Archive | May 2012

Still Alice by Lisa Genova


Genova, L. (2009). Still Alice. New York, NY: Gallery Books. $15.00 ISBN 978-1-4391-0281-7

           Alzheimer’s disease victim, fifty year old Alice Howland, is a successful cognitive psychology professor at Harvard University, an expert in linguistics and researcher. She is the mother of three young adults and wife of John Howland, a successful professor scientist and researcher. When Alice starts forgetting things, like simple words and tasks, she thinks that she is going through menopause but when she gets lost one time in a place near her house that she has been familiar with for 25 years, she knows that something is wrong. As her symptoms progress, she seeks medical help and finds out that she has early on-set Alzheimer’s disease. At first she goes through denial, but when reality hits; her world changes completely. Alice has the support from her husband who is helping her to find the proper treatment, but Alzheimer’s affects Alice and her family.

          Still Alice, written by Lisa Genova is a heartbreaking story about Alzheimer’s disease and how it affects the victims who suffer from this terrible disease and their families. The author of the book, Lisa Genova, shows us through the fictitious character of Alice that Alzheimer’s disease is not only suffered by older adults, but it can happen to anyone and at a younger age too, like Alice, a 50 year old successful and fit/healthy woman. Genova decided to write about this subject because her grandmother suffered from Alzheimer’s when she was in her eighties and it hit them hard. Her grandmother was an independent active woman, but the disease took away from her how she used to be. The book was written from Alice’s viewpoint, but the novel shows not only how Alice’s life is affected but also how Alzheimer’s changed John (her husband) and their children’s life (Anna, Tom and Lydia). The book clearly shows how Alzheimer’s is progressing in Alice and the toll that it has taken in her life and in her family’s life.  It is well described how her life is changing as the days pass; she has to stop teaching and flying to conferences, she forgets what she was doing and where she left things and simple daily tasks. She is trying her best to not let the disease consume her memories but unfortunately she is fighting with an invisible enemy.

            Although Still Alice is a fiction story, everything feels realistic like Alzheimer’s that is real and tragic. Alice’s story takes place from September 2003 when she starts noticing her symptoms (diagnosed in January 2004) to September 2005, when her disease has progressed and Alice and her family have gone through a lot of changes. When Alice was lucid, one of her main worries was that Alzheimer’s can be passed on to children genetically. The moment when she told her husband and children about the disease felt real and devastating. As seen with Alice’s case, Alzheimer’s disease progresses fast and there seems that nothing can stop the outcome. The image of Alice; a healthy, fit, smart and professional successful woman was perfect as an example that Alzheimer’s can hit anyone and that there are no social statuses, races or lifestyles that can help one be one the safe side. There are treatments to help delay the disease but that is all that they can do, Alice went through a clinical trial treatment but unfortunately, it did not work.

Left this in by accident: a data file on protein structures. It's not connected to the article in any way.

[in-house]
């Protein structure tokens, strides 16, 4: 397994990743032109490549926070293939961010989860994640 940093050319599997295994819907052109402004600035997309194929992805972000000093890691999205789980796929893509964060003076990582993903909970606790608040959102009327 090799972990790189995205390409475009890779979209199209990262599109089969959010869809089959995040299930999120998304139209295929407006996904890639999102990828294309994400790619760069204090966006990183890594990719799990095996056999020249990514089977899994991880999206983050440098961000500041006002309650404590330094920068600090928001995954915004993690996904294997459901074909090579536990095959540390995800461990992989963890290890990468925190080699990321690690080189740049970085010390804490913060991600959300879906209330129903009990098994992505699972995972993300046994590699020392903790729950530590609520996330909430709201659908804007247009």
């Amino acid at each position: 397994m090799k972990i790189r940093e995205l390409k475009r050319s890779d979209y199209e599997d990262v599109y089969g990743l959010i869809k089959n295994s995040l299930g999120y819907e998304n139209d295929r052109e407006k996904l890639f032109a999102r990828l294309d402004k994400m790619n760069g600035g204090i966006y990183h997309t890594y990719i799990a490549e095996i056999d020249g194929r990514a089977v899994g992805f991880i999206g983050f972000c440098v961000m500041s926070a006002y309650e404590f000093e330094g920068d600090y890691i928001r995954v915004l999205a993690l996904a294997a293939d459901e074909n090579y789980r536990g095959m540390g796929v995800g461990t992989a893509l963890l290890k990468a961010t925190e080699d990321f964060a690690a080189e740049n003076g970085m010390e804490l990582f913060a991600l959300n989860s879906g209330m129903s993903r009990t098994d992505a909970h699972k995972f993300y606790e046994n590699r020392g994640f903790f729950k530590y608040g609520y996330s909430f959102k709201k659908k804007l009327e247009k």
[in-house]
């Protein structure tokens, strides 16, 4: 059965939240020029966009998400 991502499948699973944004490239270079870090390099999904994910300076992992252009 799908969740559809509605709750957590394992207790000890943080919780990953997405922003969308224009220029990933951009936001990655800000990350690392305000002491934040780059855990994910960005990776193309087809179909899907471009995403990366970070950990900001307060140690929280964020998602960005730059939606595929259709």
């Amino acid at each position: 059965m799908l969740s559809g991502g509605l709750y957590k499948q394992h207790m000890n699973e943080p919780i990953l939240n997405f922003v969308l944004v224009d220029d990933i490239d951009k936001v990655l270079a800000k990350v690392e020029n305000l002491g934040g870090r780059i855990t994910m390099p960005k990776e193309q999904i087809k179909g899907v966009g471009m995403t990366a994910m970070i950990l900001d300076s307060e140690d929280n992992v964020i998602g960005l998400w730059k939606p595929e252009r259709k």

“We, in the early stages of Alzheimer’s, are not yet utterly incompetent. We are not without language or opinions that matter or extended periods of lucidity. Yet we are not competent enough to be trusted with many of the demands and responsibilities of our formal lives. We feel like we are neither here nor there, like some crazy Dr. Seuss character in a bizarre land. It is a very lonely and frustrating place to be” (Genova, 251). Alice’s world changed completely when she was diagnosed with Alzheimer’s disease. As the months passed, she had to stop doing what she loved; teaching and doing research. She had to stop flying to conferences, running alone and being herself. She lost her memories of her children and husband. There were times when she got lost in time confusing reality with the past; bringing her dead parents and sister alive (they had been dead for years). She lost the ability to dress herself, read, type and even had trouble forming sentences and expressing her ideas clearly. The smart and once active woman full of life did not recognize her own husband and children. She did not feel at home when she was at home. Her family were strangers to her, but deep inside of her she still loved them.

            Still Alice is one of the best books I have read. I learned about Alzheimer’s and I cried in many parts of the book. It felt so real and I wish I could help Alice. I definitely recommend this book so that people learn how the life of the victims is changed and how the families suffer because of this disease. Alice’s family was united and supportive; I wonder how people that do not have family deal with this. Genova did a great job with Alice’s story. It is heartbreaking but worth reading.             

 Work Cited:                                                                   
 Genova, L. (2009). Still alice. New York, NY: Gallery Books.